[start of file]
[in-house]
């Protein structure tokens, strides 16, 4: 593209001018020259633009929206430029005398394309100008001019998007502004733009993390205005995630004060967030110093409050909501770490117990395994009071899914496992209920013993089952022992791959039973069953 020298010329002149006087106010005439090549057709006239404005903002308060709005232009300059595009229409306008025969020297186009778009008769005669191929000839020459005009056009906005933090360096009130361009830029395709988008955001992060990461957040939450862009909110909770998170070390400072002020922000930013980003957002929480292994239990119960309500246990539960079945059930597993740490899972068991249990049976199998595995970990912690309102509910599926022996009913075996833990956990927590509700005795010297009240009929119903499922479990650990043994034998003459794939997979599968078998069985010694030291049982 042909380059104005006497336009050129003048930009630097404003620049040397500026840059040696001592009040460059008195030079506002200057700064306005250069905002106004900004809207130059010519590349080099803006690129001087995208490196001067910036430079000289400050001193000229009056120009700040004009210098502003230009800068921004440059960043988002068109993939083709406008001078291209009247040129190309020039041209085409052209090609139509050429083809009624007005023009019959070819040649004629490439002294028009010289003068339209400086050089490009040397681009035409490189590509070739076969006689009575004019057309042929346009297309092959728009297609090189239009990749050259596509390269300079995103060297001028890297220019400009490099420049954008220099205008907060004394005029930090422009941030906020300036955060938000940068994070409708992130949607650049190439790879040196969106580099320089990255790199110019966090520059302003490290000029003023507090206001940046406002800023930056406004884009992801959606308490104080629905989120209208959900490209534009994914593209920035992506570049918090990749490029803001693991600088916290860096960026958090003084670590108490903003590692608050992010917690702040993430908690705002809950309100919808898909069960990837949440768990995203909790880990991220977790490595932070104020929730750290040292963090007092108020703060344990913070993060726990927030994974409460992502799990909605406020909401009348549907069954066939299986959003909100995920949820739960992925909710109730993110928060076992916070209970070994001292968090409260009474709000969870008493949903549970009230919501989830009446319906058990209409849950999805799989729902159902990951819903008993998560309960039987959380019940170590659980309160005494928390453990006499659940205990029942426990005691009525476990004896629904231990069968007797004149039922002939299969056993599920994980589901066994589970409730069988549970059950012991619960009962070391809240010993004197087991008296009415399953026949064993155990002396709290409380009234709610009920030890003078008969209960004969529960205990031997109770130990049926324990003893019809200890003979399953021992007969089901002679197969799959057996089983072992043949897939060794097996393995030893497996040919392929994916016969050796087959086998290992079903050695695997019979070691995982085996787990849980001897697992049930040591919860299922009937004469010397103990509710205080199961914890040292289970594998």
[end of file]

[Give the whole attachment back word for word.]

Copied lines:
[in-house]
């Protein structure tokens, strides 16, 4: 593209001018020259633009929206430029005398394309100008001019998007502004733009993390205005995630004060967030110093409050909501770490117990395994009071899914496992209920013993089952022992791959039973069953 020298010329002149006087106010005439090549057709006239404005903002308060709005232009300059595009229409306008025969020297186009778009008769005669191929000839020459005009056009906005933090360096009130361009830029395709988008955001992060990461957040939450862009909110909770998170070390400072002020922000930013980003957002929480292994239990119960309500246990539960079945059930597993740490899972068991249990049976199998595995970990912690309102509910599926022996009913075996833990956990927590509700005795010297009240009929119903499922479990650990043994034998003459794939997979599968078998069985010694030291049982 042909380059104005006497336009050129003048930009630097404003620049040397500026840059040696001592009040460059008195030079506002200057700064306005250069905002106004900004809207130059010519590349080099803006690129001087995208490196001067910036430079000289400050001193000229009056120009700040004009210098502003230009800068921004440059960043988002068109993939083709406008001078291209009247040129190309020039041209085409052209090609139509050429083809009624007005023009019959070819040649004629490439002294028009010289003068339209400086050089490009040397681009035409490189590509070739076969006689009575004019057309042929346009297309092959728009297609090189239009990749050259596509390269300079995103060297001028890297220019400009490099420049954008220099205008907060004394005029930090422009941030906020300036955060938000940068994070409708992130949607650049190439790879040196969106580099320089990255790199110019966090520059302003490290000029003023507090206001940046406002800023930056406004884009992801959606308490104080629905989120209208959900490209534009994914593209920035992506570049918090990749490029803001693991600088916290860096960026958090003084670590108490903003590692608050992010917690702040993430908690705002809950309100919808898909069960990837949440768990995203909790880990991220977790490595932070104020929730750290040292963090007092108020703060344990913070993060726990927030994974409460992502799990909605406020909401009348549907069954066939299986959003909100995920949820739960992925909710109730993110928060076992916070209970070994001292968090409260009474709000969870008493949903549970009230919501989830009446319906058990209409849950999805799989729902159902990951819903008993998560309960039987959380019940170590659980309160005494928390453990006499659940205990029942426990005691009525476990004896629904231990069968007797004149039922002939299969056993599920994980589901066994589970409730069988549970059950012991619960009962070391809240010993004197087991008296009415399953026949064993155990002396709290409380009234709610009920030890003078008969209960004969529960205990031997109770130990049926324990003893019809200890003979399953021992007969089901002679197969799959057996089983072992043949897939060794097996393995030893497996040919392929994916016969050796087959086998290992079903050695695997019979070691995982085996787990849980001897697992049930040591919860299922009937004469010397103990509710205080199961914890040292289970594998």